At this point in his career, Neil Young has traveled so many paths that his oeuvre is its own game of Choose Your Own Adventure. Need some acoustic-based comfort? Head to “Harvest.” Hardened introspection? “Tonight’s the Night.” “Trans” works well for new wave moods. “Get Back to the Country” delivers as advertised. Noise? Check out “Arc.”
“The Monsanto Years” is Young in electrified protest mode. Outraged. Frustrated. Determined. Dense with “Ragged Glory"-style distortion but minus his longtime backing band, Crazy Horse, the artist’s album is rich with righteous indignation and a central theme that could have sprung from a Donald Trump stump speech: “How can we regain our freedom?” he sings in “Big Box.”
With the Horse chilling in the stables, Young uses backing from Lukas and Micah Nelson (sons of Willie) and Lukas’ band Promise of the Real to air his grievances and offer solutions. Needless to say, he and Trump disagree on a lot. One is a big-business wonk. The other argues for dismantling the corporations and ideals that he believes harm the environment, small-town life, democracy and the economy.
What’s the problem? The Citizens United Supreme Court decision. Pesticides and their alleged effect on autism. Voting ambivalence. A dying Earth. An imaginary institution called PlunderCo, cited for being “too big to fail,” its executives being “too rich for jail.” What else you got?
This is Citizen Neil delivering the news while bemoaning a population too disinterested to notice. As he offers on “People Want to Hear About Love,” his voice quivering with either age, rage or both. “Don’t talk about the Chevron millions/ Going to pipeline politicians/People want to hear about love,” he sings.
But if the stridency of Young’s beliefs were to always have resulted in success, we’d all be listening to hi-fi music on Pono players. “The Monsanto Years,” while noble in its intentions and hardened in its delivery, isn’t Young at his best. Despite a fresh band offering dense rock, Young’s a lazy lyricist throughout, as if he scribbled rhyming couplets in a rush, minus an editor or a rewrite.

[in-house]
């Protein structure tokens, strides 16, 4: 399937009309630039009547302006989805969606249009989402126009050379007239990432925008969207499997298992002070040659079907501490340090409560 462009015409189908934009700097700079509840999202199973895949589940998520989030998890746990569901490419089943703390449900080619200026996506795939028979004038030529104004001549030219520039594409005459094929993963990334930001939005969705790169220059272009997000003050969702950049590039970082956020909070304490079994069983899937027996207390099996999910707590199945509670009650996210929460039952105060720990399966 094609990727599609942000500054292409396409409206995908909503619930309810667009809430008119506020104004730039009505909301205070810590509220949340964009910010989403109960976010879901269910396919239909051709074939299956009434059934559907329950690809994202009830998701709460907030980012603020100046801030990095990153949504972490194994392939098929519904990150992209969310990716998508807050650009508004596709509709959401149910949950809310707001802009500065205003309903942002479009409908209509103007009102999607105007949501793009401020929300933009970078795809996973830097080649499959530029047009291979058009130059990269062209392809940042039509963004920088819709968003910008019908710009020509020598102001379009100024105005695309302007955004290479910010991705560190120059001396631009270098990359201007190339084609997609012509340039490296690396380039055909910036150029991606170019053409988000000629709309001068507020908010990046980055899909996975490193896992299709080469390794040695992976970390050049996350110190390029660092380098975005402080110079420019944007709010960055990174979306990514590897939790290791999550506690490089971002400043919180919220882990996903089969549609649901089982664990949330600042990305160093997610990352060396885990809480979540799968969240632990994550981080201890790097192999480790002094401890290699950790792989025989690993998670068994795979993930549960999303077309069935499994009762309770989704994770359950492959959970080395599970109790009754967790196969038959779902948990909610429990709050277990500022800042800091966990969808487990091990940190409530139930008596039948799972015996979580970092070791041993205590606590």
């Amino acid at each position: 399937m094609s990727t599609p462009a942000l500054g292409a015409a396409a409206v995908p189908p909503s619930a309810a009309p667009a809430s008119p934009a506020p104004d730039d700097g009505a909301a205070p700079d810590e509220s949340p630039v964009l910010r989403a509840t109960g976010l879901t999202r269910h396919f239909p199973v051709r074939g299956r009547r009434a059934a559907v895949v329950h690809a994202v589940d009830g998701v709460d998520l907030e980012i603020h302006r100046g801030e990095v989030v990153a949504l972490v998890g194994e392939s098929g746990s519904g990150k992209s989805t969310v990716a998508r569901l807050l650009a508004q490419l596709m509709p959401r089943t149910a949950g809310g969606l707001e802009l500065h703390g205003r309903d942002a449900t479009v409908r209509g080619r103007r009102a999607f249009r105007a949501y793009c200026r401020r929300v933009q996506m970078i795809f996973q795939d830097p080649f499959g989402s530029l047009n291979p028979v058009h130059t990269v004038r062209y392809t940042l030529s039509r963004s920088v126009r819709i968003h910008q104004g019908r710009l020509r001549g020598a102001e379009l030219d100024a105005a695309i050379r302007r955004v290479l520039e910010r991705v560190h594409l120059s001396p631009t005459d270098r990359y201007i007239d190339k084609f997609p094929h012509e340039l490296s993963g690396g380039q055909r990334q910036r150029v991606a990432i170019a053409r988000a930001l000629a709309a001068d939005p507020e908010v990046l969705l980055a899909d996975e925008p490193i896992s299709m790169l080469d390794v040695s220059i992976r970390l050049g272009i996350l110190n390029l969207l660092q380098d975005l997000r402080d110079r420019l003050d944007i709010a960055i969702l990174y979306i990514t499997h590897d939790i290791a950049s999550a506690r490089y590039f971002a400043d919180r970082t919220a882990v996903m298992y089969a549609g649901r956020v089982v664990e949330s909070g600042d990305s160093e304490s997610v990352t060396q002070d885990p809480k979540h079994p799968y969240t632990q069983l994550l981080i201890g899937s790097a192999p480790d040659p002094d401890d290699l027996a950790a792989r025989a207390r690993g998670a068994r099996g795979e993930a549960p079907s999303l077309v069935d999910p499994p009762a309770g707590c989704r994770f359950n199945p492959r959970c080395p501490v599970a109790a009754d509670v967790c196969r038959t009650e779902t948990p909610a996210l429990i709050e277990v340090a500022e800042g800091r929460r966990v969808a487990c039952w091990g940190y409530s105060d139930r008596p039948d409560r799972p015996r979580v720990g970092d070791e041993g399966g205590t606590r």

Gray areas are glossed over or ignored. When, in “Big Box,” Young bemoans the death of small-town Main Street, the blame inevitably lies “down at the big-box store/People lined up for more” and not the capitalistic system that birthed it. When he indicts Monsanto, he does so as if reading from a list of talking points instead of exploring the complex equations that define technological progress. Yes, these are just songs, but they often read more like blind tirades than thoughtful op-eds.
Granted, Young’s always used his microphone as a bully pulpit. “This Note’s for You” is a stance against licensing music to advertise beverages. “Who’s Gonna Stand Up” wonders about the fate of the planet. “Motor City” lets loose on Japanese cars. Young’s usually on point and occasionally way ahead of the curve. On the 2006 song “Let’s Impeach the President,” he reported surveillance news long before Edward Snowden delivered evidence: “Let’s impeach the president for spying/ On citizens inside their own homes/ Breaking every law in the country/ By tapping our computers and telephones.”
That same sense of purpose is all over “The Monsanto Years,” and even if the ideas are painted in broad strokes, Promise of the Real isn’t messing around. Loose with dueling guitars, big distortion and pounding drums, the band turns “Rules of Change” into a grungy track best described as Neil Young inspired.
The title of “A Rock Star Bucks a Coffee Shop” should be taken literally. A slam on Starbucks, Young explains, “Yeah, I want a cup of coffee/ But I don’t want a GMO/ I’d like to start my day off/ Without helpin’ Monsanto.” He then expounds on the corporate and political connections behind his denunciation — while he and the band whistle, bang and stomp.
Sound like a rockin’ good time? Not necessarily. This isn’t Young in romance mode or exploring life, aging, personal politics or poetry. This is Young the aged bellwether, raging about the state of the world with the focus of someone with little left to lose.
Neil Young & Promise of the Real
“The Monsanto Years”